When the Rock Band Network — essentially an App Store for musicians who want to upload and sell Rock Band-playable versions of their songs — opens for business later this year, it has the potential to transform the music industry by giving musicians large and small a distribution platform on one of the few online services that’s managed to successfully monetize music downloads. If, that is, the Network can make their songs easy to find and enjoyable to play.
The latest addition to the incredibly profitable music video game franchise from MTV/Viacom game studio Harmonix, the Rock Band Network will initially be available for the Microsoft Xbox 360 retail channel, and later for Sony PlayStation 3 and Nintendo Wii. With more than 50 million purchases and counting, downloadable Rock Band songs are already an important revenue and promotion platform for the music industry. So what will happen when the Rock Band Network greatly expands the download catalog? Two leading figures working at the intersection of music and games are expressing enthusiasm for the Network, but are also sounding some cautionary notes on song deployment.
“Opening Rock Band to uploading by musicians is a key point in making the rise of music games be of benefit to all musicians,” said Nabeel Hyatt, CEO of Conduit Labs (developer of social music game Loud Croud.) Indie star Jonathan Coulton, who has two tracks in Rock Band’s current download library, including his much-loved themed to the cult video game hit Portal, says he plans to expand his offerings on the Network as soon as he can. “[M]y fans are always asking when there will be more,” Coulton told me. “This means I can put as many up there as I want.”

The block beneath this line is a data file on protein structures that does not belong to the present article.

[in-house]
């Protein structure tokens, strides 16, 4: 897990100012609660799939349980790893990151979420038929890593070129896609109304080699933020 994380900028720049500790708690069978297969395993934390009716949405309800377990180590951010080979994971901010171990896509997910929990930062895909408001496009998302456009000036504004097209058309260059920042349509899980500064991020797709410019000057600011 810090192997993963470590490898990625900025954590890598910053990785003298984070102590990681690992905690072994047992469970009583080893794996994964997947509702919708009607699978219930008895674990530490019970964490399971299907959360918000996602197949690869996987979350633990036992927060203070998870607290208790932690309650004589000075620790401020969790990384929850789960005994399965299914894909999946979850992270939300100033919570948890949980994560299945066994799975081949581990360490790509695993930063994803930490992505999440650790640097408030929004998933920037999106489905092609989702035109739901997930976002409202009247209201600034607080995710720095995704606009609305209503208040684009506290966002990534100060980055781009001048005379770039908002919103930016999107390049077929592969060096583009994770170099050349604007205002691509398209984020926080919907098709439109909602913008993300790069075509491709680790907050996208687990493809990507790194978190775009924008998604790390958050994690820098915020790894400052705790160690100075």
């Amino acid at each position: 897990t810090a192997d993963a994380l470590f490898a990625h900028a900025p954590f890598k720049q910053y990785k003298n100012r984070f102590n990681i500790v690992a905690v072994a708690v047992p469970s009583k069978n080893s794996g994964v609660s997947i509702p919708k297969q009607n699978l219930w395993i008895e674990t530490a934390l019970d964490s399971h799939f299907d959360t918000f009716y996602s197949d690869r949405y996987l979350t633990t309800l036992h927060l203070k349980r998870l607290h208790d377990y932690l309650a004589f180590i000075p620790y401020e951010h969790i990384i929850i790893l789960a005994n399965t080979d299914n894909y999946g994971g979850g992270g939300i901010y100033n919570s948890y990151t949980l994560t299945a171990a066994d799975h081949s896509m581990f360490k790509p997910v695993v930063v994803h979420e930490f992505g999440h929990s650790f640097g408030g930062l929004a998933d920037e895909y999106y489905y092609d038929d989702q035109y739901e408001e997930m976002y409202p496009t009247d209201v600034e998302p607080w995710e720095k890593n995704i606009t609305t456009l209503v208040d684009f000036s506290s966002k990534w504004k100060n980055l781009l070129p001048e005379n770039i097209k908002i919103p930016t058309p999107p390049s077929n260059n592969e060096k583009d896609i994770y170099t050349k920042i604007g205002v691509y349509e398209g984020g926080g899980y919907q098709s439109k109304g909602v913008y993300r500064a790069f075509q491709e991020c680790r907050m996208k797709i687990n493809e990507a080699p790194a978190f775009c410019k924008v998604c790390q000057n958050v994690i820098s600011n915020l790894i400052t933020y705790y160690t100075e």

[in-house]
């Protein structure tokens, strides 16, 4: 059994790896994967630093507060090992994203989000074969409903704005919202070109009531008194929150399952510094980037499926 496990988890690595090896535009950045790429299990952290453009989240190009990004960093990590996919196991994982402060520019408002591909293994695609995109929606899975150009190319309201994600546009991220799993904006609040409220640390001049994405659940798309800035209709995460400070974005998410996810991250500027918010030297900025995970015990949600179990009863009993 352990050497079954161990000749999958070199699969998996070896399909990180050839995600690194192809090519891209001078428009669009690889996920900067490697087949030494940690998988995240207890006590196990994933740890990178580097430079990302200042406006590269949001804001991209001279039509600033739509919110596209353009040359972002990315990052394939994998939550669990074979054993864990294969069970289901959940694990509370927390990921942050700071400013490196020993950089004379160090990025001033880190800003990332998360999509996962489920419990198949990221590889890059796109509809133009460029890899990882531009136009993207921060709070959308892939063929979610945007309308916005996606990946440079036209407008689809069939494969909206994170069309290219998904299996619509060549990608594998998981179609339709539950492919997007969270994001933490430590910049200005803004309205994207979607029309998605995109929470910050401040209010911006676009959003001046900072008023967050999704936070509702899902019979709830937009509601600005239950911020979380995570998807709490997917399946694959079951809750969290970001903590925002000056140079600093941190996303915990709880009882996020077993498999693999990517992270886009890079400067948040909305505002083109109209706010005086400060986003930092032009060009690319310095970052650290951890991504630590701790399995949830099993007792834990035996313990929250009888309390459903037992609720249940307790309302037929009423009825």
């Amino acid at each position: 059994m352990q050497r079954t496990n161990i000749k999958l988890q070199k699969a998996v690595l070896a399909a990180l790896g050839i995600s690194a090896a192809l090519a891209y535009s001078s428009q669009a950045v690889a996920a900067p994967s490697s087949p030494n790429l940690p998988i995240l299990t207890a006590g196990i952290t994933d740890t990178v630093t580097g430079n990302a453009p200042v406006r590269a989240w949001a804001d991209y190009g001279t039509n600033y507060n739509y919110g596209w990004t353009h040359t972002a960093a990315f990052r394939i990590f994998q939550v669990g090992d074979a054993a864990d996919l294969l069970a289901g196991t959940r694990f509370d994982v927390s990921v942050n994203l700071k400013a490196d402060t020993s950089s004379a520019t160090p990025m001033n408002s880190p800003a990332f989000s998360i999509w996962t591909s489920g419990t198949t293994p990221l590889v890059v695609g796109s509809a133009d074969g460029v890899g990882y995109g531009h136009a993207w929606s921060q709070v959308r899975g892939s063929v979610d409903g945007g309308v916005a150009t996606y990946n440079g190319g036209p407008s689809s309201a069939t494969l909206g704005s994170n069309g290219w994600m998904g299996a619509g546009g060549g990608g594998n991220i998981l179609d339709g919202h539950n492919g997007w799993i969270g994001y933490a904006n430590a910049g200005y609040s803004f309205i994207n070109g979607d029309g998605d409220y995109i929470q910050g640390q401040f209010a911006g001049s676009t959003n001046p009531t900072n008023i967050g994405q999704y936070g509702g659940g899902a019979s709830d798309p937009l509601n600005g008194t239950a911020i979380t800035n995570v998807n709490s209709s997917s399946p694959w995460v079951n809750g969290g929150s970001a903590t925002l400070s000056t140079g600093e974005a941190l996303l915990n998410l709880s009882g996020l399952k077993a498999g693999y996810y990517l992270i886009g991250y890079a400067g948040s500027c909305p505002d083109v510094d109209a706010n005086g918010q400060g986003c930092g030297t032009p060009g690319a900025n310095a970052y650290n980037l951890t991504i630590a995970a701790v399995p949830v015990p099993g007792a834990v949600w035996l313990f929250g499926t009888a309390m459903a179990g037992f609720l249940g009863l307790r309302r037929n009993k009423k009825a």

However, that also raises one of the Network’s biggest challenges: As more and more music is uploaded, Rock Band owners may find themselves overwhelmed by choices. “They are going to run into the same discoverability problems that we see in the iPhone App Store and saw in Tower Records,” Hyatt predicted. Coulton concurred. “Hopefully Harmonix will take a cue from all the other successful music discovery platforms and leverage the community itself, ratchet up the social networking aspect of it,” he said.
The challenge for musicians, meanwhile, will be finding indie game developers who can convert their tracks into engaging Rock Band experiences. “I don’t think it will be terribly time-consuming to get something playable,” said Coulton, “but translating good music into good gaming is a new skill, really, one that the Harmonix team has already mastered and the rest of us have never tried.”
Notwithstanding those concerns, “I do think it has the potential to be pretty transformative,” Coulton said. “Anytime you put independent musicians on the same playing field as old school superstars, interesting things start to happen.”
Photo: Coulton performing Rock Band version of Coulton’s “Still Alive” courtesy of Crashworks via Flickr.